In the Cella and Moscowitz patents, the volumetric ratio of the ingredients forming the mixture is predetermined by the parameters of the squeeze tube compartments, and therefore cannot be controlled by the user. A similar limitation exists in the two-component epoxy glue dispenser disclosed in the Wagenhals U.S. Pat. No. 3,029,983 in which the two components are stored in separate squeeze tubes having different transverse dimensions. These tubes are placed in a case under a pressure roller turned by a knob. As the roller is advanced, the glue components are concurrently extruded from the tubes in a ratio predetermined by the relative dimensions of the tubes.
The Ryder U.S. Pat. No. 4,736,872 shows separate flexible storage pouches containing different ingredients to be dispensed. Ryder's concern is with tinting of soft contact lens, and for this purpose, he provides a dispenser in which the fluids contained in the pouches are discharged in sequence to carry out a lens tinting operation.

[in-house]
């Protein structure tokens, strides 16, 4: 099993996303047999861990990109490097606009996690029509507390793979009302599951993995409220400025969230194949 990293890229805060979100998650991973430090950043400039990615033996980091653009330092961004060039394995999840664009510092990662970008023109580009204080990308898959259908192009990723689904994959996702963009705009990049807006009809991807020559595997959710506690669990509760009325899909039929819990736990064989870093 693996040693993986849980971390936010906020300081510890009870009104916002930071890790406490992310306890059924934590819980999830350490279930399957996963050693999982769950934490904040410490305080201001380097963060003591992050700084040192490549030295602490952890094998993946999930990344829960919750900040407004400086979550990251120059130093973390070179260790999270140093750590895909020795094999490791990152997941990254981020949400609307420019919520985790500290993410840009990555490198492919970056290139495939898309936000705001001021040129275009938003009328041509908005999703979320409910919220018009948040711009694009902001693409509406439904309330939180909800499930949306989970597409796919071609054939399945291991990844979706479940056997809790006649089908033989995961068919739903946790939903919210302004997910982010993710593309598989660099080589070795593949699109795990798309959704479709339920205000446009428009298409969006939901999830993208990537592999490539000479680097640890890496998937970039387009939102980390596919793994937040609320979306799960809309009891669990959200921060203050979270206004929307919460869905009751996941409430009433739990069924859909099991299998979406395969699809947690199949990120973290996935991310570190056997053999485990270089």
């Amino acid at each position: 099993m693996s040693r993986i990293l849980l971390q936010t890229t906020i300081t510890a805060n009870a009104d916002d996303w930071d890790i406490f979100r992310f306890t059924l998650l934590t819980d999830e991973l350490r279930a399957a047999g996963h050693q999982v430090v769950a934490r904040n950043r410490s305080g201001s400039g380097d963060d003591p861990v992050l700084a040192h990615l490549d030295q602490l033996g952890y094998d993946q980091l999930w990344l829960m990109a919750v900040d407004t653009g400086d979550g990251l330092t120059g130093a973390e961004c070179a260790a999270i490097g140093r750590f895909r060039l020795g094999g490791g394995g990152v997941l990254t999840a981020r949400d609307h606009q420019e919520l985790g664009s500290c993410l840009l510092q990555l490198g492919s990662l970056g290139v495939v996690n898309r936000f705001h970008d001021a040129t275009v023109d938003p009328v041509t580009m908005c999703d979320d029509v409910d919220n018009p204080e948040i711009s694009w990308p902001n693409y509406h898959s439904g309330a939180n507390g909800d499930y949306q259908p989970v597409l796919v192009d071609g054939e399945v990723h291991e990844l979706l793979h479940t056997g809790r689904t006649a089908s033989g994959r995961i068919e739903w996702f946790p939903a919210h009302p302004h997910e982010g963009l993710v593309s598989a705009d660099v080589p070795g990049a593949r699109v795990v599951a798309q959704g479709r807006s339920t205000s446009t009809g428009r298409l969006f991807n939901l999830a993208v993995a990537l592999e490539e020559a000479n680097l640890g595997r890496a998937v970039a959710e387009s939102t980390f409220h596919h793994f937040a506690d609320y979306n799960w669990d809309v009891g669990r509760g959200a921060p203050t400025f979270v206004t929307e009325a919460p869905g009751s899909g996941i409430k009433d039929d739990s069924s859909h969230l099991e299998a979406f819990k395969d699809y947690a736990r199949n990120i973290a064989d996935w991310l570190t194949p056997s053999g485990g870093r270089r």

The concern of the present invention is with a multi-constituent composition in which the relative proportions of the constituents determine the effective strength or other characteristic of the composition, and in which the characteristic must be appropriate to a given application. While the invention will be described as a dispenser for a sunscreen lotion composed of three intermixed constituents, it is to be understood that it is generally applicable to drugs or other compositions having at least two constituents which are not to be intermixed until the dispenser is actuated.
As noted in the article by Shaath, "The Chemistry of Sunscreens," that appeared in the Mar. 1986 issue of Cosmetics and Toiletries (pages 55 to 69), over a half million new cases of skin cancer a year are reported in the United States. The principal cause of such cancer is excessive exposure to damaging ultraviolet rays emanating from the sun.